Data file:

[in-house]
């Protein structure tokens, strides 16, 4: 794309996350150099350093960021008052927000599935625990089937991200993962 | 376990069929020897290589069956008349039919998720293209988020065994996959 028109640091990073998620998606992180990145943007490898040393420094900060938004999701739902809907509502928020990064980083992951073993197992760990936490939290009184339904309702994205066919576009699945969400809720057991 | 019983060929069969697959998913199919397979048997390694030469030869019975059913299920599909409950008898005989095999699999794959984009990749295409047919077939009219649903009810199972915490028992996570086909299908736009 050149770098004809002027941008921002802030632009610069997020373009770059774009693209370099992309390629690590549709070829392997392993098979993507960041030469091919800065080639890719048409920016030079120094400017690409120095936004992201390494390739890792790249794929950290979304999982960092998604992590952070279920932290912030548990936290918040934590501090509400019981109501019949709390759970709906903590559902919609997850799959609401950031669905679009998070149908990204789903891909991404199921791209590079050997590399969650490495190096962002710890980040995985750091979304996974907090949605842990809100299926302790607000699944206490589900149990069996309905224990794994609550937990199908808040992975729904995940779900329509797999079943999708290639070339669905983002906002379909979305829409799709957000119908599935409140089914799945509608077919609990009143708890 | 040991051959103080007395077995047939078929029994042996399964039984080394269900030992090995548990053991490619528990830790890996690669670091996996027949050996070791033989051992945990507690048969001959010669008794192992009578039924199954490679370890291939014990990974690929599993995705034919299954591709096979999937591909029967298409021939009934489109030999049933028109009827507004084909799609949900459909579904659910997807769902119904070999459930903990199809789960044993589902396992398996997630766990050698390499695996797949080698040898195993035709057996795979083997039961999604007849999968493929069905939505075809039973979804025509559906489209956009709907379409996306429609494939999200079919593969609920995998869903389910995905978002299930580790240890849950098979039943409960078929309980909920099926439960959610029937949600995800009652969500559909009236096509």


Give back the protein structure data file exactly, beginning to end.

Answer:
[in-house]
């Protein structure tokens, strides 16, 4: 794309996350150099350093960021008052927000599935625990089937991200993962 | 376990069929020897290589069956008349039919998720293209988020065994996959 028109640091990073998620998606992180990145943007490898040393420094900060938004999701739902809907509502928020990064980083992951073993197992760990936490939290009184339904309702994205066919576009699945969400809720057991 | 019983060929069969697959998913199919397979048997390694030469030869019975059913299920599909409950008898005989095999699999794959984009990749295409047919077939009219649903009810199972915490028992996570086909299908736009 050149770098004809002027941008921002802030632009610069997020373009770059774009693209370099992309390629690590549709070829392997392993098979993507960041030469091919800065080639890719048409920016030079120094400017690409120095936004992201390494390739890792790249794929950290979304999982960092998604992590952070279920932290912030548990936290918040934590501090509400019981109501019949709390759970709906903590559902919609997850799959609401950031669905679009998070149908990204789903891909991404199921791209590079050997590399969650490495190096962002710890980040995985750091979304996974907090949605842990809100299926302790607000699944206490589900149990069996309905224990794994609550937990199908808040992975729904995940779900329509797999079943999708290639070339669905983002906002379909979305829409799709957000119908599935409140089914799945509608077919609990009143708890 | 040991051959103080007395077995047939078929029994042996399964039984080394269900030992090995548990053991490619528990830790890996690669670091996996027949050996070791033989051992945990507690048969001959010669008794192992009578039924199954490679370890291939014990990974690929599993995705034919299954591709096979999937591909029967298409021939009934489109030999049933028109009827507004084909799609949900459909579904659910997807769902119904070999459930903990199809789960044993589902396992398996997630766990050698390499695996797949080698040898195993035709057996795979083997039961999604007849999968493929069905939505075809039973979804025509559906489209956009709907379409996306429609494939999200079919593969609920995998869903389910995905978002299930580790240890849950098979039943409960078929309980909920099926439960959610029937949600995800009652969500559909009236096509």